Now let’s see what happens to implied volatility as we get closer to the earnings date:
As we hold this option, time passes. We go from being on day 1, to being on day 2.
The conveyor belt has moved forward and the front box (day 1) has fallen off. There are now 4 boxes on the belt.
Now this option sees 3 days of ambient volatility and the earnings day.
When there are 3 days left to earnings, our implied volatility is
(25 + 25 + 25 + 100)/4 = 43.75%
(25 + 25 + 100)/3 = 50%
(25+100)/2 = 62.5%
Until only the earnings day left:
Our volatility is simply just the event vol – 100%.
Do you see what is happening here?
The “average weight of remaining boxes” on the conveyor belt is increasing. But it’s not because any of the boxes are getting bigger. It’s because there are less small boxes to bring the average weight down!
What looks like an increase in implied volatility is just the ambient volatility rolling off the conveyor belt.
So in short, the IV Ramp is an illusion.
Now for some math.
Now we can focus on what we are betting on – the Event Volatility. To calculate the event volatility we need to break the total implied volatility (the volatility you see on your screen) into 2 parts.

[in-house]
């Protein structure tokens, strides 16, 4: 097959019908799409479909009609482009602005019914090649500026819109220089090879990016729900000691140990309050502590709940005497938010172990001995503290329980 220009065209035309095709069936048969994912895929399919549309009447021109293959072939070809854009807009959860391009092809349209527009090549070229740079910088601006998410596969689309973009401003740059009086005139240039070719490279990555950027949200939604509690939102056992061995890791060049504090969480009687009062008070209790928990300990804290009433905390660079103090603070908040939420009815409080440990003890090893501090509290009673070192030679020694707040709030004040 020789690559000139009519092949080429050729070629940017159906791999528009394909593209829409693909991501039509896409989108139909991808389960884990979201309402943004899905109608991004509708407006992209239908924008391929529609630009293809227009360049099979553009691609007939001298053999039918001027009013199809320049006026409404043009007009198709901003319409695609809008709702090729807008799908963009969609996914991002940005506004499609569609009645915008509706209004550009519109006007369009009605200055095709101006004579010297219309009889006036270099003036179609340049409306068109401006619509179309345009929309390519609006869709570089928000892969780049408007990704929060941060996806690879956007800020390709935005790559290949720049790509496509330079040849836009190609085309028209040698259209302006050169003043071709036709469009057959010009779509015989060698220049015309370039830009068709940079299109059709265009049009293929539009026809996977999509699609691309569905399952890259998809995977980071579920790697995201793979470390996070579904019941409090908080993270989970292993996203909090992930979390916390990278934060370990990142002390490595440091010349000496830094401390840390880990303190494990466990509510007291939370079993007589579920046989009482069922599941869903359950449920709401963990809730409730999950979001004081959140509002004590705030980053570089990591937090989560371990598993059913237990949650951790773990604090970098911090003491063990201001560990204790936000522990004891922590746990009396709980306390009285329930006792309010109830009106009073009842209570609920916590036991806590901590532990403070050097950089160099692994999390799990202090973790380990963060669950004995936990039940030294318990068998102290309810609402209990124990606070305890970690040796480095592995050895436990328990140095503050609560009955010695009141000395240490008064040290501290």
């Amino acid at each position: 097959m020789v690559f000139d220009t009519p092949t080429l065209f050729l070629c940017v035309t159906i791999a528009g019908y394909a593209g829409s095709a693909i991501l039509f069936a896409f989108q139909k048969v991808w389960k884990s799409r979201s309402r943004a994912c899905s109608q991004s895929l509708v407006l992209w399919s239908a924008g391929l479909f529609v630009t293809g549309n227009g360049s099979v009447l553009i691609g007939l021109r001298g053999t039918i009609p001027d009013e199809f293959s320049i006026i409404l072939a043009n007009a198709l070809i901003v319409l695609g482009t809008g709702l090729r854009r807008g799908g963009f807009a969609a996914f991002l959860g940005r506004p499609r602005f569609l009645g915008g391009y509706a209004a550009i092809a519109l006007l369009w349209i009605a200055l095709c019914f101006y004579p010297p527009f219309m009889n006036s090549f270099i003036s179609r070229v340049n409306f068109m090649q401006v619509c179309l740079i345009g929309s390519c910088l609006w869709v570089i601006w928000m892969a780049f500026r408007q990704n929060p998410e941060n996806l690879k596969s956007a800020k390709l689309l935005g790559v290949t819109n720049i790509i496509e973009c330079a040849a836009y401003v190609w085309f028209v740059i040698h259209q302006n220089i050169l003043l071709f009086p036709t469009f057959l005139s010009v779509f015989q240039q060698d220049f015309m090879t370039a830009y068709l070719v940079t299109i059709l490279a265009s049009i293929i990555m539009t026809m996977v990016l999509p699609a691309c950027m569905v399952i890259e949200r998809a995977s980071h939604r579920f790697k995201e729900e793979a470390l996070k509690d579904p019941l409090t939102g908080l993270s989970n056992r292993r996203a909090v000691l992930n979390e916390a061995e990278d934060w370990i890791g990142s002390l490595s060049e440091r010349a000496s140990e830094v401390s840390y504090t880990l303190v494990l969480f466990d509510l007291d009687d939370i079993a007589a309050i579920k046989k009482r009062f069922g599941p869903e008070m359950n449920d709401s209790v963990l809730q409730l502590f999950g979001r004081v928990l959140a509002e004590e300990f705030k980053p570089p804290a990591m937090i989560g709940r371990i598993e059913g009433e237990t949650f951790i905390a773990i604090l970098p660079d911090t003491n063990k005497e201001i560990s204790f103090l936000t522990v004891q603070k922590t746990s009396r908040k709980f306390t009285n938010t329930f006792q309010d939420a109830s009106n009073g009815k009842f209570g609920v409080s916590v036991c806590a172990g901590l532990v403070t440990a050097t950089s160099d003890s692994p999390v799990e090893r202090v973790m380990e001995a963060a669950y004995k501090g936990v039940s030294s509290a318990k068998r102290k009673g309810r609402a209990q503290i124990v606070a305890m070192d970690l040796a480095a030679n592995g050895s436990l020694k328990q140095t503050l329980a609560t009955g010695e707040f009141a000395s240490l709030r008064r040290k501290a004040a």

- Part1 – Ambient Volatility/Diffuse Volatility
- Part2 – Event Volatility
In our example, we would use the term structure to figure out what the ambient and diffuse volatility is. The formula is:
So for example, if FB had a 30-day Implied Volatility of 40% and a 60 day Implied Volatility of 35%, the diffuse vol would be:
sqrt[(35^2 * 60 – 40^2*30)/(60-30)]
Diffuse Vol/ Ambient Vol = 29.15%
Now that we have this we solve for Event Vol.
To do this we subtract the diffuse/ambient vol from the total vol. For the 30 day options, we will have 29 days of 29.15% and 1 day of the event vol. This is how we solve it.
In our example, the formula would be:
sqrt[40^2*30 – 29.15^2*(30-1)]
This equals to an event volatility of 152%
This method is not always accurate as the term structure is not flat.
Note: There are calculators and tools for this. They make it easy to find the “non event” volatility and price out the event volatility. Here’s the tool I use to see how much event volatility is priced into different expirations and the calculator for the implied move.